Design and Construction of a Microcontroller-Based Five Degree of Freedom Robotic Arm Using Servo Motors
Ndwiga, Nicholus Kariuki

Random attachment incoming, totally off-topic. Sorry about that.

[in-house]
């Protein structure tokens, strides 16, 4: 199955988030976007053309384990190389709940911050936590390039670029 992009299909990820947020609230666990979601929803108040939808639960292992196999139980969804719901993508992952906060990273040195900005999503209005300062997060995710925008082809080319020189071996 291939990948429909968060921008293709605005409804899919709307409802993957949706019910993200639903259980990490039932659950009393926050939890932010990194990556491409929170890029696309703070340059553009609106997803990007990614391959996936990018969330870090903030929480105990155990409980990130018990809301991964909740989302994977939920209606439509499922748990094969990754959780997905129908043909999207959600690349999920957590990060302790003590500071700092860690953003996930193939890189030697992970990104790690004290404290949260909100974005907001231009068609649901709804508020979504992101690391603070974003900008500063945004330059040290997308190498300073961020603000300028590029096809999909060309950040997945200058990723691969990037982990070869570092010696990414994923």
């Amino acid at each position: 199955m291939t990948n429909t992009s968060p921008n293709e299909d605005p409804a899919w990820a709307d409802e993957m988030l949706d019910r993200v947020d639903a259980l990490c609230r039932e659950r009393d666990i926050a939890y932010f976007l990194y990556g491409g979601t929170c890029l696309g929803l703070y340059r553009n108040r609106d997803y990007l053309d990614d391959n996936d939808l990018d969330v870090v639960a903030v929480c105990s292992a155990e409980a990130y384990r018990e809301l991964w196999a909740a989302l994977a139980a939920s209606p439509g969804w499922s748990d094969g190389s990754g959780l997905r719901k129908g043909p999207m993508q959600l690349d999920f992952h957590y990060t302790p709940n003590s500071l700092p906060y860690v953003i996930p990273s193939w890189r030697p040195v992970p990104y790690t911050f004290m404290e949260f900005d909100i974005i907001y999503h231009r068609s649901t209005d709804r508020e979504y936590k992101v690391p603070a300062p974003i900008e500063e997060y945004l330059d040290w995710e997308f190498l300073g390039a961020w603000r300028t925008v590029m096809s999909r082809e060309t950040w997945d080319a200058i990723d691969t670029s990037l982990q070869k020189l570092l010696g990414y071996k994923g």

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Integration of robotic arms into working tasks has currently increased magnificently in performing the very repetitive, dangerous or difficult tasks. Typically, a robotic arm is a mechanical arm that is programmable to mimic the behavior of a human arm in terms of how it functions. Computers and microcontrollers have widely been used in the control of robotic arms with the help of sensors, levers, buttons, wireless devices, just to mention but a few. More advanced technology has lately revolutionized their control, ranging from the haptic technology using accelerometers to human-brain control through noninvasive technology. One of the areas robotic arms are used in our day to day life is in land movers like in excavators, bulldozers, backhoes, front loaders and trenching machines. The available arms for these devices need personnel throughout their operations to control and manipulate their movements using gears, levers, pistons, pedals and sometimes buttons. There is a great need to complement their movement so that they can autonomously operate once they are powered. This research focused on the design, implementation and control of a robotic arm with five degree of freedom (DOF) using servo motors. It was designed to entirely operate by itself in a repetitive routine. A control circuit based on a PIC18F4550 microcontroller interfaced with a servo motor was built and a suitable software for the control of the rotation of motor developed. The control circuit was used to send appropriate Pulse Width Modulation (PWM) signals to different motors to produce the desired rotation. In this study five servo motors were employed to realize the robotic arm. Three servos were utilized to control the body motion including base, shoulder, and elbow and two servos were used for the motion of end effector, the wrist and the gripper. The software for the control of rotation of the motors was done using C programming language. The codes were developed and debugged using the mikroC PRO for PIC Integrated Development Environment (IDE). PICkit™3 in-circuit programming module was used to upload the program to the microcontroller through PICkit™3 programmer software. The materials were assembled and joined to construct the robotic arm which was tested in the University laboratory to demonstrate repetitive picking, lifting and dropping of objects of specific weight from one place to another without the influence of the operator.